LONDON • Britain's move to delay the second doses of Covid-19 vaccines will help save lives as more people will be able to get some initial protection, Health Minister Matt Hancock has said, defending a policy shift questioned by some scientists.
The abrupt change of tack on Dec 30 meant people due to receive their second vaccine doses had their appointments cancelled in favour of scheduling more initial shots for others.
Some scientists have expressed doubts about altering proven dosing regimes, but Mr Hancock said partial protection for more people would do more good than full protection for a select few.
"The justification is really clear and straightforward, which is that it saves more lives, and ultimately, that is the public health justification," Mr Hancock said on Thursday. "The data shows that there is a significant protection from both the Oxford and the Pfizer jabs after the first dose."
Almost 1.5 million doses have been deployed in Britain. But only 21,000 second doses of the Pfizer shot were given between Dec 29 - when the first people to be vaccinated received their boosters - and Jan 3.
The day after second vaccinations began, officials said they would prioritise giving as many people as possible a first shot to offer some protection over the rollout of booster shots. That means second shots will now be given up to 12 weeks after the first.
National Health Service England CEO Simon Stevens said that 12 days after the first dose, a person might have 90 per cent or more of the benefit of the vaccination. "It means that we're able to offer vaccination to many more people - twice as many people with that Pfizer dosing - over the next several weeks," he said.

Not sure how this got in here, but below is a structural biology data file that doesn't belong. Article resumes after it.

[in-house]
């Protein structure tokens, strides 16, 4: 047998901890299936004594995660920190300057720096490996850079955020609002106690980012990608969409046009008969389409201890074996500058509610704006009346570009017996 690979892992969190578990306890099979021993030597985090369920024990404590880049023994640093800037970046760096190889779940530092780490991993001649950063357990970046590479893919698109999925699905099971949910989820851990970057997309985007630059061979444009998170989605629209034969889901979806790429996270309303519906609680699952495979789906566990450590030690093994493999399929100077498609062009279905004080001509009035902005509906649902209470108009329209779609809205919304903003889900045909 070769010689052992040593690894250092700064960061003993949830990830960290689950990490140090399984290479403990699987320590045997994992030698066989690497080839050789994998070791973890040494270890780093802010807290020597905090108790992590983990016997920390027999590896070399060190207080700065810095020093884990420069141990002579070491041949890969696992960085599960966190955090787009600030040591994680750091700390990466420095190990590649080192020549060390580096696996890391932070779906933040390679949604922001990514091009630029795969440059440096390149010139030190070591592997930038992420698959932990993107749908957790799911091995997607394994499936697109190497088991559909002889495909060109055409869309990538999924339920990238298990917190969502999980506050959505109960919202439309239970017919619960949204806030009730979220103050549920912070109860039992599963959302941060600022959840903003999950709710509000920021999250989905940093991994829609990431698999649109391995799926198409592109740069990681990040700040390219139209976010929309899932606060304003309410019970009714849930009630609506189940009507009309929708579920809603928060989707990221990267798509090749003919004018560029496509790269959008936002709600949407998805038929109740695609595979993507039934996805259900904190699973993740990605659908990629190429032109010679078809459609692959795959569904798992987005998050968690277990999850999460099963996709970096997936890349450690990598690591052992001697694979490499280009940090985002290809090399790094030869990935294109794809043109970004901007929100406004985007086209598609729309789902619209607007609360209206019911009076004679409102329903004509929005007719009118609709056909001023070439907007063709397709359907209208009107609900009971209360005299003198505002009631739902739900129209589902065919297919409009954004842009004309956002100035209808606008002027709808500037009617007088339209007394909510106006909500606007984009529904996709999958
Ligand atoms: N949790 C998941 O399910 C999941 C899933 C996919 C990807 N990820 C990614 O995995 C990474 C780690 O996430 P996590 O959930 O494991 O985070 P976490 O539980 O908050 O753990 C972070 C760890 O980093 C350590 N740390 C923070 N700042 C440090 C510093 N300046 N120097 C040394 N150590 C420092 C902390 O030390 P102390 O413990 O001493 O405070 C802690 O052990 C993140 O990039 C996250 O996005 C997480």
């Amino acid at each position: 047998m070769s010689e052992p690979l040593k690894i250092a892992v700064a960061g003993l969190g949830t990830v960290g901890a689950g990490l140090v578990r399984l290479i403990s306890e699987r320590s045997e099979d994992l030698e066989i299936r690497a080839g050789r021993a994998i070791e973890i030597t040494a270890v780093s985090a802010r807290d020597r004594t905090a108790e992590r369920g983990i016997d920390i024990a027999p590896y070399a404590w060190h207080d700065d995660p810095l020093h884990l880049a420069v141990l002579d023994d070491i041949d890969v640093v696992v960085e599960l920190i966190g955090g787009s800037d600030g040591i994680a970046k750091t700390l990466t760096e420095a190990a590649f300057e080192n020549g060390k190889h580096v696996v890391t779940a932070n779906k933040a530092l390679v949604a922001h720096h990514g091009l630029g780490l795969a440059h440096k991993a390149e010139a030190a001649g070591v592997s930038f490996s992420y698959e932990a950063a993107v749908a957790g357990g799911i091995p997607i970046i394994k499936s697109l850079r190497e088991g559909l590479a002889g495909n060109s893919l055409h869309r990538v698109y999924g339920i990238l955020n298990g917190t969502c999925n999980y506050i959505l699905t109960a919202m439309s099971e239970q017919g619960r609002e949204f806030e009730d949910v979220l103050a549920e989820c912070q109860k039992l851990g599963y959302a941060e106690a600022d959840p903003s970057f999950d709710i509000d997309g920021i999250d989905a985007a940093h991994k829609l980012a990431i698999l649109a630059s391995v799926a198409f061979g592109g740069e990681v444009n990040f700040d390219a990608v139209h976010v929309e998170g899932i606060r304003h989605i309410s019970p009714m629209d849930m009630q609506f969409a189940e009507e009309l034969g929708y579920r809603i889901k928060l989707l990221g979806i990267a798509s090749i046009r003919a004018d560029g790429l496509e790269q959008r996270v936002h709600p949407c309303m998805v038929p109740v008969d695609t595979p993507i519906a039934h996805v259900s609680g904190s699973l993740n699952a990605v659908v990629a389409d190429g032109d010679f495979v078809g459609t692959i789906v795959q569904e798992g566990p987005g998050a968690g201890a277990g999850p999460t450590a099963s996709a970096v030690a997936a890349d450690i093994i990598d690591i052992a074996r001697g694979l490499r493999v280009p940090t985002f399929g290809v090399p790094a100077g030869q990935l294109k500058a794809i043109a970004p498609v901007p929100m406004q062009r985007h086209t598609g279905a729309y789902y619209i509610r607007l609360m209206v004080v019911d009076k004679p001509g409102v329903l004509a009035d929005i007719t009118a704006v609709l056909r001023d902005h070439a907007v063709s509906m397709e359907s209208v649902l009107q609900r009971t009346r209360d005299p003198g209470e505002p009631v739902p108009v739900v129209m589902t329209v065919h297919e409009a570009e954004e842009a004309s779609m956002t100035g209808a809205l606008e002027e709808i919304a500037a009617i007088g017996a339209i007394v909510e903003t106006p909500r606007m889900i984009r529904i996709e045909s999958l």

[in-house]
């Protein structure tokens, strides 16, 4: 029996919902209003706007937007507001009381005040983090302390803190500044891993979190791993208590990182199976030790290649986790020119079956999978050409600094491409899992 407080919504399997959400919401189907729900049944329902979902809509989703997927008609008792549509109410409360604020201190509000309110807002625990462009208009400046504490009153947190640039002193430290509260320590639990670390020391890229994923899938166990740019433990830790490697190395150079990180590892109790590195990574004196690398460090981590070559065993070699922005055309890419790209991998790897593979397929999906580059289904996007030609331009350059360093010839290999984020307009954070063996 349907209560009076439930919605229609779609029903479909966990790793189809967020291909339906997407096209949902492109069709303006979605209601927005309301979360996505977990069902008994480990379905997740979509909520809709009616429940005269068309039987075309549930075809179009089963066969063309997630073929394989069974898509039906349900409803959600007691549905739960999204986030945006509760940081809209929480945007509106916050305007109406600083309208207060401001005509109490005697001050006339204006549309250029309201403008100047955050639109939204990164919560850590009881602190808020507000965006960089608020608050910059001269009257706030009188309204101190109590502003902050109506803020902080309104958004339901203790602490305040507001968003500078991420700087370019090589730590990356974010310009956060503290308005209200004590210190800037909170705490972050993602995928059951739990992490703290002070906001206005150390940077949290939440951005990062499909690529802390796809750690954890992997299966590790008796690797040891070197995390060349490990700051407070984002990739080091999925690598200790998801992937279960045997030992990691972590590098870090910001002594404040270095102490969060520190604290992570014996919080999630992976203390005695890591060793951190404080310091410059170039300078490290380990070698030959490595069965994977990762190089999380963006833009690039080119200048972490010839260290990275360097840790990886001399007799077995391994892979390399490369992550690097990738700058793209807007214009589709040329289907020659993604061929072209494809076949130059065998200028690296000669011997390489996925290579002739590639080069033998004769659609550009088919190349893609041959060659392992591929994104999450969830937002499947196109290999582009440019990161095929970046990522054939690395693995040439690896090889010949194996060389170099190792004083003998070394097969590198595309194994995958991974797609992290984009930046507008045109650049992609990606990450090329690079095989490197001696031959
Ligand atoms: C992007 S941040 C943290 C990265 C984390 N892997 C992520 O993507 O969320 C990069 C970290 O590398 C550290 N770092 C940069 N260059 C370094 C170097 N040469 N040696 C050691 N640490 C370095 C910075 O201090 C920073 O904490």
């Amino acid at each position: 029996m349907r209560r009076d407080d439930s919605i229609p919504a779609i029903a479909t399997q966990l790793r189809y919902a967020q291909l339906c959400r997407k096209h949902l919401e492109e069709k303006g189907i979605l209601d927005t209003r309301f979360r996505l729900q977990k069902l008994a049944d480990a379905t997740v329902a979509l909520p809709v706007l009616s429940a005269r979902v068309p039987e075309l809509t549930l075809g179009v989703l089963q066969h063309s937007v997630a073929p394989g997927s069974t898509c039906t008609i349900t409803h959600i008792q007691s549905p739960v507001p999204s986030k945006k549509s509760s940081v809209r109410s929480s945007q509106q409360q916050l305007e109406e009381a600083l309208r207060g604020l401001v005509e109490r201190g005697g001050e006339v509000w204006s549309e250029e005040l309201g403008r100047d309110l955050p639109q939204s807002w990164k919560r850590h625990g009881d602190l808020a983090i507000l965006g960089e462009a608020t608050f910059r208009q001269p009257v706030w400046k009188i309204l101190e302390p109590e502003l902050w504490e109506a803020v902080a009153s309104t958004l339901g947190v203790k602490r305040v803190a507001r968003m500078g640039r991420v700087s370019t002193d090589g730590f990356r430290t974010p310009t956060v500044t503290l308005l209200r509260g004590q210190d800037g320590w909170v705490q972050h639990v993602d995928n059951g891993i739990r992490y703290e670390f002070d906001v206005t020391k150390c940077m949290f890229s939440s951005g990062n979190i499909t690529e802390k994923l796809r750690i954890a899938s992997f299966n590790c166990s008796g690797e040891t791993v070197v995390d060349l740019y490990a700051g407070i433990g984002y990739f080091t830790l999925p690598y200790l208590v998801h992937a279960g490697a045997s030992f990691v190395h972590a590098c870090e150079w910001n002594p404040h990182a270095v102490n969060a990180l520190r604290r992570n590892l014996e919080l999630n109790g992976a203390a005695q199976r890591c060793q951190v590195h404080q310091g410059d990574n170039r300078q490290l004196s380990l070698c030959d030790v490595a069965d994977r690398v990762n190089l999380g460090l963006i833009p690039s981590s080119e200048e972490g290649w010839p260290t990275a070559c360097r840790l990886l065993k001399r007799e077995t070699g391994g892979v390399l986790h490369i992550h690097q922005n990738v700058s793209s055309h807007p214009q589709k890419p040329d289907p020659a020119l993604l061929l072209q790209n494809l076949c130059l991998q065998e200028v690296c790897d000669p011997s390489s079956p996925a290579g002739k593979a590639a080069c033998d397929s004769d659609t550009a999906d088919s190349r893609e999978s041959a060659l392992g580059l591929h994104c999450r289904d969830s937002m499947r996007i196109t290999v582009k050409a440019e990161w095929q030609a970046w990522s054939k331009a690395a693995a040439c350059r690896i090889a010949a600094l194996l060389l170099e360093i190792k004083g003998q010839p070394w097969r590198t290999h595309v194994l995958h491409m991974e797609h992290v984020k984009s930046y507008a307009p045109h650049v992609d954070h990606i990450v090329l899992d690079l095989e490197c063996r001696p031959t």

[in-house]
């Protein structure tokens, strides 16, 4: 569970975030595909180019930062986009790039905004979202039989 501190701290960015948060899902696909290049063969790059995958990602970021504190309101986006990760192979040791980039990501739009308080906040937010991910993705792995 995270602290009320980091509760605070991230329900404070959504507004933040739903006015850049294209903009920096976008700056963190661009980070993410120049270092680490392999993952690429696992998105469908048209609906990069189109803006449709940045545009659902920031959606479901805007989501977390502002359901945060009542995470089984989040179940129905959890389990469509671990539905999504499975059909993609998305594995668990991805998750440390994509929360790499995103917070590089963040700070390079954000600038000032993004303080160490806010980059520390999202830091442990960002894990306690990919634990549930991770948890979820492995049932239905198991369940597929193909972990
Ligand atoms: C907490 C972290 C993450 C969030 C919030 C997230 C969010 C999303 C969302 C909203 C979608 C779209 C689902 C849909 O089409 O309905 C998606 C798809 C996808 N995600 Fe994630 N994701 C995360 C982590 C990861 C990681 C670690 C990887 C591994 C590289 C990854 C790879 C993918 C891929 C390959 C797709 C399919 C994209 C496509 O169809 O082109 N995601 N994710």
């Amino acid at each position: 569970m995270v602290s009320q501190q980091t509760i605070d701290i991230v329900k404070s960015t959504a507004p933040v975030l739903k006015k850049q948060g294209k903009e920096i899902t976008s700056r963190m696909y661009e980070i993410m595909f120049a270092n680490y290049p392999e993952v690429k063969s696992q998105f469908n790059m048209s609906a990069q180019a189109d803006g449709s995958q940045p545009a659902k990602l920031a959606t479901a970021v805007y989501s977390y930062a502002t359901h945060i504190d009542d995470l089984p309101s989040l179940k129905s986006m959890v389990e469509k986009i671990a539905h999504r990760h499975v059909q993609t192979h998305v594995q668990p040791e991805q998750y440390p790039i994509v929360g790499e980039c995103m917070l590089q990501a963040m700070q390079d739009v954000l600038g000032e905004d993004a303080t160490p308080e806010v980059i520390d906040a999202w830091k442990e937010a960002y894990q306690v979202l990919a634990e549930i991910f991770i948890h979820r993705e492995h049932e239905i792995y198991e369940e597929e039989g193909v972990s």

While AstraZeneca's shot was tested with different intervals between doses, Pfizer has said there is no data to demonstrate the efficacy of its first dose after 21 days.
Prime Minister Boris Johnson hopes that by giving at least some protection to more than 13 million people in priority groups over the next six weeks, it will be possible to consider easing strict lockdown measures from mid-February.
Meanwhile, all passengers arriving in Britain will have to show a negative Covid-19 test result taken within 72 hours of the start of their journey.
Under rules announced yesterday, anyone failing to do so will be fined £500 (S$900). The measures, set out by Transport Secretary Grant Shapps, will come into force next week for those arriving in Britain by plane, boat or train.
Travellers arriving from countries not on the government's open travel corridor list have to isolate at home for 10 days, regardless of their test results.
The plan is aimed at stopping new strains of Covid-19 coming into Britain, such as the one identified in South Africa.
"The South African variant is worrying the experts because it may be that the vaccine doesn't respond in the same way," Mr Shapps said yesterday. "If that was the case it would be a tragedy to allow that into the country."
Entry to England will also be banned to those who have travelled from or through any southern African country in the previous 10 days, the government said. The countries include Namibia, Zimbabwe and Botswana.
There will be some exemptions from the new rules, including for haulers, children under the age of 11, and for travellers leaving countries without an adequate testing infrastructure in place.